Dr Jabiri Kuwe Bakari (Ph.D) is a Tanzanian pracademic: his experience spans both the academic and practical realms. He is a researcher, trainer, analyst and advisor of repute with over twenty years of experience in ICT Planning, Management and ICT Security Management. He is the CEO of the e-Government Agency, Tanzania, since its inception in 2012.

Dr. Bakari holds a Ph.D in Computer and Systems Sciences from Stockholm University in Sweden (2007), a MSc. (Eng.) Data Communication Degree from Sheffield University in UK (1999), and a BSc in Computer Science from the University of Dar-es-Salaam Tanzania (1996). 

His main research is in the field of ICT security management on which he has published and presented a number of papers and articles at the ISSA, IFIP, and IEEE International Conferences.

Selected publications 

  1. Bakari, J. K., (2007) “A Holistic Approach for Managing ICT Security in Non-Commercial Organisations -A case Study in a Developing Country”, Ph.D thesis, Department of Computer and Systems Science, Stockholm University, Sweden, May, 2007, Report series: DSV No. 07-003, ISBN 91-7155-383-8
  2. Mbwette, T & Bakari, J (2010). Use of Effective Strategic Planning, ICT Policy, ICT Master Plan and Leadership to Transform African Higher Education Institutions. The Open University of Tanzania – Book Chapter.

More details of his publications and citations can be found at: https://www.semanticscholar.org/author/Jabiri-Kuwe-Bakari/3251798


Keynote: Power of Home Grown ICT  Solutions in Developing Countries

This talk will explore how Developing countries are realizing the power that home-grown ICT solutions have in solving many existing challenges of these countries. Particularly in ICT sector, these solutions are revolutionizing how we think and undertake delivery of public services, commercial, agricultural and managerial (governance) activities. For a long time developing countries have been relying on ICT solutions from developed counties to carry out their business functions. This high dependence has compounded challenges of the developing countries since our problems are not the same as the problems of developed countries. Due to modest automations in developing countries, our problems are not so complex and don’t need complex solutions either, but we have been complicating them by using solutions that were not made with our requirements in mind. We are therefore, forced to spend a lot of resources such as money, time, human capital, and even unnecessary high capacity infrastructure to adapt and fit these solutions to our requirements and environments, for solutions which are vendor driven instead of our demand/requirement driven. Unfortunately, when we are about to complete this painful and long customisation process, another version with quite incompatible requirements comes around and the support for the previous version we have been trying to customise is being phased out. Therefore, we end up stuck being in a cycle of adapting foreign solutions necessitated by technological advancements, which could barely address challenges of our socio-economic environment, leave alone, high ownership cost incurred on such solutions.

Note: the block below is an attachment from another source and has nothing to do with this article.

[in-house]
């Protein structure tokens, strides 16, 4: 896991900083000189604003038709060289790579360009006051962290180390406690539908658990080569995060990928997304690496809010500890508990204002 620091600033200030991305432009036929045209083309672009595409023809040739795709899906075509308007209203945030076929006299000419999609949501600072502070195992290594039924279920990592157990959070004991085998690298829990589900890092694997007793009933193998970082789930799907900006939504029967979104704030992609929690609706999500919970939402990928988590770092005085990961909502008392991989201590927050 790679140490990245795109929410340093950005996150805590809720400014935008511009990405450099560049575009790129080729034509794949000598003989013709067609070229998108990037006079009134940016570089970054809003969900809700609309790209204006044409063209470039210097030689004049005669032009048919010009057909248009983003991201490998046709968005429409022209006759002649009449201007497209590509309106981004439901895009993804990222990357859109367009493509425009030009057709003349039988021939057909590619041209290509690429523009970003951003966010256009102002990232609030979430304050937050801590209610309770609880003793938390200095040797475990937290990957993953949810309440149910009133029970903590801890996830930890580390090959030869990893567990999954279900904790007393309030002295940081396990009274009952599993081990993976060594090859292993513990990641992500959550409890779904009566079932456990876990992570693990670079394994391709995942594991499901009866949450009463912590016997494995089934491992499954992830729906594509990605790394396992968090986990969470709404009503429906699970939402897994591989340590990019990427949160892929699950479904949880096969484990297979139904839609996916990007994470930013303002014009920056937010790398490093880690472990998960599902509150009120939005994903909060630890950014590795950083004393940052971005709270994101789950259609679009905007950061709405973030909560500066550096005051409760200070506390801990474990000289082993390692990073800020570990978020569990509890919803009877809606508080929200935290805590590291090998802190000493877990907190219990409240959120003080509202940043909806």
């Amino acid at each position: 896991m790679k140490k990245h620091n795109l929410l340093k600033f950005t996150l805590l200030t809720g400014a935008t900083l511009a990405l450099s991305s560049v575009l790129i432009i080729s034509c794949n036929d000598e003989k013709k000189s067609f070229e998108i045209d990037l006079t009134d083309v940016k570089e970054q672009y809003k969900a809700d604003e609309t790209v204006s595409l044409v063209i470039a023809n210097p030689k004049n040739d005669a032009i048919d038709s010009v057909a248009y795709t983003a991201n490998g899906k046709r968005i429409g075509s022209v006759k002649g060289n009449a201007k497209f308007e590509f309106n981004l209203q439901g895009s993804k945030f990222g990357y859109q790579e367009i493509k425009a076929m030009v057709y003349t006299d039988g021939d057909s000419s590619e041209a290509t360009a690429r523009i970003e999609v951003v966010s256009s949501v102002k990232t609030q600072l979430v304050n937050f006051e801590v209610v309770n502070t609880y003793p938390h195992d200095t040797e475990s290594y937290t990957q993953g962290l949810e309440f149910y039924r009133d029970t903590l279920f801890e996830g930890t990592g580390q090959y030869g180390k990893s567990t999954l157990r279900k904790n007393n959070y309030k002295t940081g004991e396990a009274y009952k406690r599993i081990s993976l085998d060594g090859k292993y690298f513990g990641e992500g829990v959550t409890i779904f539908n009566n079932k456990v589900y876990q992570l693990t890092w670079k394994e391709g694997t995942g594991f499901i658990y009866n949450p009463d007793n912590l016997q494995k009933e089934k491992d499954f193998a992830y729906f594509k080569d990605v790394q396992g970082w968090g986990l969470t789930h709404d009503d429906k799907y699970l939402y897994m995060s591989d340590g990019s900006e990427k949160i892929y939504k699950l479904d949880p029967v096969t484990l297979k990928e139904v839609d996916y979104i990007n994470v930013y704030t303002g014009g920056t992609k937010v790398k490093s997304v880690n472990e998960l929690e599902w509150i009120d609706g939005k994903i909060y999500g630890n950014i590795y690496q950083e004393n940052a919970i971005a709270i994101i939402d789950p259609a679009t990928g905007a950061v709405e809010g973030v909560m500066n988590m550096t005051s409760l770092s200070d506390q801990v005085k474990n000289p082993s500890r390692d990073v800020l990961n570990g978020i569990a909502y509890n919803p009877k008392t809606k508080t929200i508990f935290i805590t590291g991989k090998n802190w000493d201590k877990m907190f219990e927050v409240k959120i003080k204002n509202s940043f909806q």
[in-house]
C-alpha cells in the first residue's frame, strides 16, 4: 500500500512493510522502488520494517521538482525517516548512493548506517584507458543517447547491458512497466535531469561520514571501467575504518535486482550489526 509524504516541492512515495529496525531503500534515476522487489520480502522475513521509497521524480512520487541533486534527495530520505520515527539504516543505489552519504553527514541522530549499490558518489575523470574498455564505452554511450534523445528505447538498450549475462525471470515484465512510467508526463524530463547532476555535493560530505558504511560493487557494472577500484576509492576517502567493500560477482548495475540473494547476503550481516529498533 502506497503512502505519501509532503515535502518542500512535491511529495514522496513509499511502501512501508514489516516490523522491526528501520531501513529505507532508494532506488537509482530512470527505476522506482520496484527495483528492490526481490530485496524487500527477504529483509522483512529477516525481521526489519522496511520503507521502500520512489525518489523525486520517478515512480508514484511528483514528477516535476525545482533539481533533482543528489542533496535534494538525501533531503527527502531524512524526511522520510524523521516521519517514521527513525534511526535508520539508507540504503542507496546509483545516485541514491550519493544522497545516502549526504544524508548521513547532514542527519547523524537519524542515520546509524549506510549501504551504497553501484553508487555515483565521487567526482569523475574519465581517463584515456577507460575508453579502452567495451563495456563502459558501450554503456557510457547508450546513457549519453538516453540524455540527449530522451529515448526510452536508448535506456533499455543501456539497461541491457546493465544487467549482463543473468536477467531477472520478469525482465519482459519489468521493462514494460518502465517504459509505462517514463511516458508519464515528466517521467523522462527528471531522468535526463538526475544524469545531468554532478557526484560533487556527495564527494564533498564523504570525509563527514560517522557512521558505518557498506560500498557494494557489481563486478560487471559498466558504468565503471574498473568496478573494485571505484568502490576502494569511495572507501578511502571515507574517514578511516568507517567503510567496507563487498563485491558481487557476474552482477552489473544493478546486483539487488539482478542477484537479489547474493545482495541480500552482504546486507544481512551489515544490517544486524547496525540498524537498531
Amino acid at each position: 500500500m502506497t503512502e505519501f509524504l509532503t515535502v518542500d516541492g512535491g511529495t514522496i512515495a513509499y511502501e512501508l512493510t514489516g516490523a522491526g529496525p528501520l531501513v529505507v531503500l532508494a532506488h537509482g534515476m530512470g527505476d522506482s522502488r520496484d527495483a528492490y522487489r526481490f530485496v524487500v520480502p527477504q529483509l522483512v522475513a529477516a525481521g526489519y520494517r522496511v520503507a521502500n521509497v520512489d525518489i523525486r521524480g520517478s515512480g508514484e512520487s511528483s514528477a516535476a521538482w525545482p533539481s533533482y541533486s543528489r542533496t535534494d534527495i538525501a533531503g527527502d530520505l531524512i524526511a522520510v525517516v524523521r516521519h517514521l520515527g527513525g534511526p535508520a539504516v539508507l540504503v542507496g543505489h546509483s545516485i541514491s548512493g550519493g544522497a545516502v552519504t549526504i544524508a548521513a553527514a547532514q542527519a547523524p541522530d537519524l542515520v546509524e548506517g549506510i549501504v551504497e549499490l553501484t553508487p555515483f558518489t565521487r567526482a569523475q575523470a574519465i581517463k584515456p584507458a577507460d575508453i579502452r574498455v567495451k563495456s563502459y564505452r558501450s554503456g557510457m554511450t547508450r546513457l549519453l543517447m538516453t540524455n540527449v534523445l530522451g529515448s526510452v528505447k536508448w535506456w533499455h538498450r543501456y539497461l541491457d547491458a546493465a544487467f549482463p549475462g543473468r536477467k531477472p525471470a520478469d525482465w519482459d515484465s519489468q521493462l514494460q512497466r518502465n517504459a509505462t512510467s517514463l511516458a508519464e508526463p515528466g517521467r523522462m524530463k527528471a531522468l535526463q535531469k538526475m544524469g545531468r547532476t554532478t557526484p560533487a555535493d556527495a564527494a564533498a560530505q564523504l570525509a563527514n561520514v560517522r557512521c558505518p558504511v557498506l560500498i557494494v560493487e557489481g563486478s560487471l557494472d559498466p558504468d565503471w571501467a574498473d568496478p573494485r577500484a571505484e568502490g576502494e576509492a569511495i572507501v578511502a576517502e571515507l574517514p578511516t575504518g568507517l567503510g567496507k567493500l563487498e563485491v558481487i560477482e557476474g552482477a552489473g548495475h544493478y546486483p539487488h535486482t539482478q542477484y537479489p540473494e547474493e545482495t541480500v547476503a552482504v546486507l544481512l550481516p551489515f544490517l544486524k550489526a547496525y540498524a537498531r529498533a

The talk is expected to raise awareness for the policy makers, researchers, innovators, implementers and even consumers of ICT solutions on the potential that home-grown ICT solutions have in solving the challenges of developing countries, by using internally developed human capital capacities and novelties propounded by research and innovation in ICT field. I will also share my thoughts on the implications of these solutions on south-south development, and finally will show with examples, how the home grown ICT solutions are the best for addressing developing countries challenges and that they may be used as tools for advancing southern-driven cooperation, since their socio-economic environments have a lot of similarities. We can’t afford to be left behind in this race, in particular during this fourth Industrial Revolution era, in which the main driver is the brain power.